Posted by Thomas Crampton

Inevitable with the narrow-casting of magazines that Germany now has a magazine about divorce.

Reminds me of the launch of a magazine in the US for gay parents. (Apologies for this being a Times Select link.)

These magazines, Rosenkrieg along with And Baby magazine, show how publishers often miss obvious socioeconomic groups due to prejudices or oversight.

Both gay parents and divorcing couples are willing to pay large sums of money for information relating to their situation and there are many advertisers keen to hit those demographics. For years, however, no magazines addressed those issues.

Be interesting to compare the categories of popular Blogsites with the available publications to see where the low barriers to entry of Blogs has discovered a demographic ripe for a glossy publication.

This once again shows the strength of interacting with consumers (readers) during conception of a project.

4 Comments

I wonder when online interest/purchase profiles will come together with the concept of a "magazine" and create personalized online publications which react to the reader's changing preferences by changing the content offered to them. I've seen a lot of ways web surfers can opt in to receive information from sources they like, and some small options for personalizing news pages, but nothing quite as aggressively tailored as what I'm envisioning. It doesn't seem like a very great leap from the way sites tracks web surfing habits via cookies/adware (although I'm unsure how the sea of information you'd be pulling from would get created, approved, and categorized). This seems like more of a perpetual interaction with the customer, rather that an occasional narrowing of focus to play to fringe audiences that aren't already covered. If this could be pulled off, I don't see how print could match it.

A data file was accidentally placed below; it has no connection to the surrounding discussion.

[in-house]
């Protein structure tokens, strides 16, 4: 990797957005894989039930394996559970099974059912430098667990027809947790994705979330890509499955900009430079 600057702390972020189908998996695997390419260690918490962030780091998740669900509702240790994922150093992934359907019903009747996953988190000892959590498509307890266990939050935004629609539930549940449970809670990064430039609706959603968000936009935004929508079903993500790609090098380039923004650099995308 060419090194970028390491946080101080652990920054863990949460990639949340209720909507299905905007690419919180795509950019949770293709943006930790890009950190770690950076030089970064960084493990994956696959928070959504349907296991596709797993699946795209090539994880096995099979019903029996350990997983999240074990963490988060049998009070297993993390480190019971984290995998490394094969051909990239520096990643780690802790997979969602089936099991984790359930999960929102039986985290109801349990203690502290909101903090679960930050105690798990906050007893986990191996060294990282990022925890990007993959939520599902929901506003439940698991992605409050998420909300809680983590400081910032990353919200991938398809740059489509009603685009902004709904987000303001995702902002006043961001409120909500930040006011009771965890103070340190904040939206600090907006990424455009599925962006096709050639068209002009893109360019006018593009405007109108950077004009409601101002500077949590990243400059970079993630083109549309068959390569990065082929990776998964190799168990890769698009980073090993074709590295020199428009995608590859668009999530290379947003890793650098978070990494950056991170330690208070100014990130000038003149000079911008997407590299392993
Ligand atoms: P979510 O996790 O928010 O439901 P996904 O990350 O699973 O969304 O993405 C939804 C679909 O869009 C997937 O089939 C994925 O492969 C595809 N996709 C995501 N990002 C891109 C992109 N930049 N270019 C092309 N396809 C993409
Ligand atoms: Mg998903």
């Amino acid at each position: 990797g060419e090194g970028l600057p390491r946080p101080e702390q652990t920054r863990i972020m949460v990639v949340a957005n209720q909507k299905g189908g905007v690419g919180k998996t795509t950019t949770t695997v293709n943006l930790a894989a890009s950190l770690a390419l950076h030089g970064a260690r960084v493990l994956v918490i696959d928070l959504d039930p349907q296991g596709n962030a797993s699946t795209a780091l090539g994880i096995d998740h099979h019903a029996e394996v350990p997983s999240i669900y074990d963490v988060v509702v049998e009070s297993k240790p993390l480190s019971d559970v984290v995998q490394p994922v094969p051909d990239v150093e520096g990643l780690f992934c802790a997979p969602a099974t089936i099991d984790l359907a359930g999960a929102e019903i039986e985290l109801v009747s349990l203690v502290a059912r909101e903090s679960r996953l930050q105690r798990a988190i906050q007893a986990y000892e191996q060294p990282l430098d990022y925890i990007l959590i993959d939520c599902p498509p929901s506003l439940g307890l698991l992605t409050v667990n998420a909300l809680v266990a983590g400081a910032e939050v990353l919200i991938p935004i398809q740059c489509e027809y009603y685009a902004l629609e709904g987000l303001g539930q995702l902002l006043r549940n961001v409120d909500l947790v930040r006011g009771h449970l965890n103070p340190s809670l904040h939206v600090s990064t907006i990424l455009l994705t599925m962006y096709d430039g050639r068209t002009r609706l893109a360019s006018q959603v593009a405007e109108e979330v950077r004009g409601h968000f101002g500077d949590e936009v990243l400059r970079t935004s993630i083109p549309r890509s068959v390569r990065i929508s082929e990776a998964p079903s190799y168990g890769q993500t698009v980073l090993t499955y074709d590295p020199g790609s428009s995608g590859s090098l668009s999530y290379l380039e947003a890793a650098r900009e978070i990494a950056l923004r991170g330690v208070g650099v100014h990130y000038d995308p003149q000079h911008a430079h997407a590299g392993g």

Then again, before Amazon had a huge file on me I used to think that I was somewhat unique but now realize that there are a great many people out there interested in the same strange things I am. Perhaps general groups such as "gay parents" really do fit reality more than playing to individual quirks and interests.

I sometimes wonder how much personalization of content is healthy. When it's very easy to find things you like or agree with, it takes effort to force yourself to read totally different material. I bet many college graduates here could recall pointless courses they were forced to take, but will also come up with an example of an unlikely diamond in the rough.

I can feel a "copyfight" magazine coming on...

Anyway, who says magazines have to be glossy? A List Apart (http://www.alistapart.com/) bills itself as a magazine (complete with ISSN), but it is an online publication for web developers.

Laconic: I agree with your worries about too much narrowcasting making media give us what we want to see rather than reality. On the other hand, it is easy to imagine personalization over time.

If you are Time Warner, wouldn't you want to grab a readership while it is young, get to know it and provide a stable of publications as that person grows up? Following the divorce subscription (which probably would only last a year or so) that same person should be a good target for magazines on how to look good and meet the (next) right person.

I am sure publishers must do that with a series of magazines for young people that follows them as they get older, I just don't know any concrete examples.

Narowcasting is just beginning; soon the internet will enable 'narowliving'. Narrowliving is where you are able to filter out every single opposing position to your own form the media that you consume. Essentially individuals will be able to refine their own intake of media to a point where their own beliefs, no matter how skewed, are constantly reinforced by the media they are exposed to. Narrowcasting a'la FOX is already legitimizing and reinforcing the points of view of conservative Americans. Soon media will function as an ideological yes man. This has the potential to be very bad.

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